10. I am kind of late making comments in this, but I will go ahead anyway. 🙂 I am new to participating, but was inspired by Stephanie’s post about how to get more out of conference and writing down questions the week before and praying about them. I did that and had one of the greatest general conferences ever! I felt like received directions and answers for every thing I prayed about! Thank you Stephanie!

    Sister Beck’s talk was one that was an answer to prayers for me. Previously when I had read things by Sister Beck I’ll admit I mostly felt overwhelmed, inadequate and guilty. Maybe I just needed an attitude adjustment! But this talked inspired me so much! I have highlighted so much of her talk. I especially liked her comments on personal revelation and I loved the quote by Eliza R. Snow she used, “Women should be women and not babies that need petting and correction all the time.” I needed that!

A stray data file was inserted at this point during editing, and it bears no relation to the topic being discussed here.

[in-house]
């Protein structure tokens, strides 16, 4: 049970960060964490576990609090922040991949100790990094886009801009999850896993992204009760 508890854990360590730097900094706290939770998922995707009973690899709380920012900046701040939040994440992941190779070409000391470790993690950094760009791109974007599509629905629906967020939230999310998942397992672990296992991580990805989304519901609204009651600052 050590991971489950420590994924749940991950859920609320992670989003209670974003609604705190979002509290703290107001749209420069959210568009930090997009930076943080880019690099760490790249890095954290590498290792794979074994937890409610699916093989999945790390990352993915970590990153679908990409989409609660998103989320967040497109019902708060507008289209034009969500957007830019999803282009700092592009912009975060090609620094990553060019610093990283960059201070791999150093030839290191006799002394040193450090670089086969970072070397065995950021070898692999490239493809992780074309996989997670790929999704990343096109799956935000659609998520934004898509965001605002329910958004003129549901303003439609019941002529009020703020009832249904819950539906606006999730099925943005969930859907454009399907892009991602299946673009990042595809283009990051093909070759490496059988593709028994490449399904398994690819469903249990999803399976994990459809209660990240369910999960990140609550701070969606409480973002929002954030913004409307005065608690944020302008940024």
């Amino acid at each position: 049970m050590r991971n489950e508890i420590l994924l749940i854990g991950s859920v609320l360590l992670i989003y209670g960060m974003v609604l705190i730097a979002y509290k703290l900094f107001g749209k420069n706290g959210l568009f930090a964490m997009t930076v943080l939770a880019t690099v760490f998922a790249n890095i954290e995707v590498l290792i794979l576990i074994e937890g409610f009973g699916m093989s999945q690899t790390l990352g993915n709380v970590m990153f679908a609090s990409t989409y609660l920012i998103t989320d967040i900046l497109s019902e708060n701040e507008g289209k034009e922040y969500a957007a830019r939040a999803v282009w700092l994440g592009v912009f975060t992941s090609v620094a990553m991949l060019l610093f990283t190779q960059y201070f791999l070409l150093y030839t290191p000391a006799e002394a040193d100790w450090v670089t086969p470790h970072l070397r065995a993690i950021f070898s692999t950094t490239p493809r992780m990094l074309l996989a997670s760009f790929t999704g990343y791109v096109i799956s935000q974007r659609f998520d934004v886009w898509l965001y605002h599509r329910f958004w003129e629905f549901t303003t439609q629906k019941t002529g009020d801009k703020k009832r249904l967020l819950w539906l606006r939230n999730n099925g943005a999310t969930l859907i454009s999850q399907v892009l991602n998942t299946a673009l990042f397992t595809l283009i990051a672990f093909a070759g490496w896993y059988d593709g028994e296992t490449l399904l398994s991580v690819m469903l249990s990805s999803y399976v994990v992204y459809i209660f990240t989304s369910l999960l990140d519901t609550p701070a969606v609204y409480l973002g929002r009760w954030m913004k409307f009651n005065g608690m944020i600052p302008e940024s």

I enjoyed Elder Packer’s talk too and especially appreciated his comments about “the priesthood will lose great power if the sisters are neglected.” I myself need to understand the priesthood better.

    I felt so much that this conference focused on the family and things that need to be done to strengthen our families.

  11. Okay–catching up–I was thrilled that you started at the beginning because I actually missed these two first talks due to “technical difficulties.”


    Can I get personal here for a minute and just share that one of the traps I often fall for was one that Sister Beck touched when she talked about the allure that the world teaches women–that women are “Entitled to more time away from her responsibilities and that she deserves a life of greater ease and independence.”